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On Sun, 10 Apr 2005 01:14:57 -0400, X_HOBBES wrote:

IIRC, you could use leather dyes found at your local shoe repair shop.
Bill
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Is this right??? Leather dyes on wood? I never thought of that. How will a finish (lacquer, polyurethane, etc.) adhere to the wood once it has been dyed with one of these?
X_HOBBES

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Wenge is a beautiful wood but I disagree with it being hard to work and brittle. I have been using it for years and love it. Aside from the splinter issues it is a very durable wood when sanded. The only wood wit a similar grain that I have seen is Douglas fir. The vertical grain and the flat sawn pieces of Wenge have the same figure but a different color. I would say that VG Fir is a little more difficult to work and is softer than Wenge. max

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<snip>

First of all, it's Jacobean, meaning, roughly, dark and sooty looking, as if from the middle ages of Britain.
And I wouldn't do that to walnut. Walnut is a beautiful wood, with its own look, but the look isn't Crate & Barrel.
Jatoba is also a royal pain in the tooling to work as well. Nasty hard, and rough on hand tooling. Great for prefinished flooring, however.
That dark look is created by using a glaze, really to minimize the color variation in the wood, as pieces are assembled from parts made in quantity, and stored in bulk.
My suggestion is that you look for a good hardwood dealer, assuming you have one nearby, and go have a chat, and look at their sample rack. In the San Francisco Bay Area, we are cursed with 9 million people, but blessed with dozens of good to excellent hardwood importers, wholesalers, retailers and mills.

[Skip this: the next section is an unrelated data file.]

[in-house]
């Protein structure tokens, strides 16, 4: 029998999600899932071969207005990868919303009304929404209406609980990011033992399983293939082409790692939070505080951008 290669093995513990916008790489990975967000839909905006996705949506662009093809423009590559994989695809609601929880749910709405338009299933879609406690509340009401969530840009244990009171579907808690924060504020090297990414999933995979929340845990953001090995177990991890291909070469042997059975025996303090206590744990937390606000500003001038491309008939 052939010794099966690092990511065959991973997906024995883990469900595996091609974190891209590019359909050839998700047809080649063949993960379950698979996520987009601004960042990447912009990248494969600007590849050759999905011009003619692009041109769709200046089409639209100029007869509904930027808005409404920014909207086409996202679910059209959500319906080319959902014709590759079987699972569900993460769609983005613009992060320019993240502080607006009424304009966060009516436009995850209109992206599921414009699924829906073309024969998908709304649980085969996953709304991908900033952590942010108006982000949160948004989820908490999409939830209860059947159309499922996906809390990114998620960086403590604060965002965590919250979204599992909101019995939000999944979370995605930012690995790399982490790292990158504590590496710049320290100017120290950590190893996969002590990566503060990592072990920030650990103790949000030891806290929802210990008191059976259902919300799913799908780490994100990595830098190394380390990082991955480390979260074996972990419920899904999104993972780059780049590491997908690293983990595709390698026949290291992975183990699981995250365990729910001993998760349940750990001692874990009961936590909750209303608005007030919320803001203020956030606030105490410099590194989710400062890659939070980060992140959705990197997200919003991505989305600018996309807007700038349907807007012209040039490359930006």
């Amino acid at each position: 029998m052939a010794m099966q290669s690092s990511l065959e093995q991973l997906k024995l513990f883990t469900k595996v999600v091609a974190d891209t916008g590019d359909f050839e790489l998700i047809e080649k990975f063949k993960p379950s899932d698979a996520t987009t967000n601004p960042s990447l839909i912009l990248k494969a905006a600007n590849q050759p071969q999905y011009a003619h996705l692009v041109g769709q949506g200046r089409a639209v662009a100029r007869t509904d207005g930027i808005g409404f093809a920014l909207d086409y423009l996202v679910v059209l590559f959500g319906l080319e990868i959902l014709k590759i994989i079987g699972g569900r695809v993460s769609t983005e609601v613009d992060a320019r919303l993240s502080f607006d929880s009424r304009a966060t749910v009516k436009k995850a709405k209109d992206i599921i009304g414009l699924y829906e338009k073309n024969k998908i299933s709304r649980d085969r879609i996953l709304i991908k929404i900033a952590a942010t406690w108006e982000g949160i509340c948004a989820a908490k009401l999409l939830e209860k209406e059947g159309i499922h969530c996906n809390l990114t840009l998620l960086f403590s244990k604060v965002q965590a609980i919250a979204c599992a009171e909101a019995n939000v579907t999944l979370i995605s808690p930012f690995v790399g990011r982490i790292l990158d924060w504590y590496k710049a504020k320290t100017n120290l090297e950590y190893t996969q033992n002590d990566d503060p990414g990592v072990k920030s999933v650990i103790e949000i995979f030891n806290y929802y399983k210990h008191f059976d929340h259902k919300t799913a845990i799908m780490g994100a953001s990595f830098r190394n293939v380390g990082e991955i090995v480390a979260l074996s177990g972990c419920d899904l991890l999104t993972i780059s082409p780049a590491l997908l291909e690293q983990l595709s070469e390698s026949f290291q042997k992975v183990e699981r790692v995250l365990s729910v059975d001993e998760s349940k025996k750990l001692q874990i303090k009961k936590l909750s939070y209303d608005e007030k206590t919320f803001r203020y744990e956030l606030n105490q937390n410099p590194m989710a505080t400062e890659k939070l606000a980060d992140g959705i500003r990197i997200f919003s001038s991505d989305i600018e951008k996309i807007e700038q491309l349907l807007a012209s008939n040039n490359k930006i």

I buy from Earthsource in Oakland. I would use Machiche for what you ask. You would likely get a blank stare from most dealers, were you to ask for that. So take in your pictures, and ask the folks behind the counter what they recommend from their stocks. If they aren't too busy, you'll likely learn a lot, and make a friend. You're gonna spend a couple hundred bucks for material anyhow.
Patriarch
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I think you're right on many counts -- walnut is beautiful on its own, but it's not Crate & Barrell. I would get a blank stare from my local wood supplier if I asked for Machiche. I am cursed that NJ doesn't have many exotic wood distributors, but lucky that the one we do have is 5 minutes away from my shop. While I drewel over some of the beautiful woods they have (zebra, purple heart, ebony, cocobolo, etc.), none are dark and rich like wenge (except for ebony, but a 1" thick table out of ebony is out of the question). As for making friends at the local wood mill... if I spend any more time there, they'll either call security or offer me a job, or charge me rent. =-)
I've just stained a scrap piece of walnut with Jacobean stain and applied a coat of clear lacquer (still drying). So far it looks really nice. Let's hope it looks as crisp and rich when it's dry.
X_HOBBES

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<snip>

If you used the glaze, instead of walnut, at $6.40/bf, you could use poplar, at closer to $2.10/bf. And it would look just like Crate & Barrel.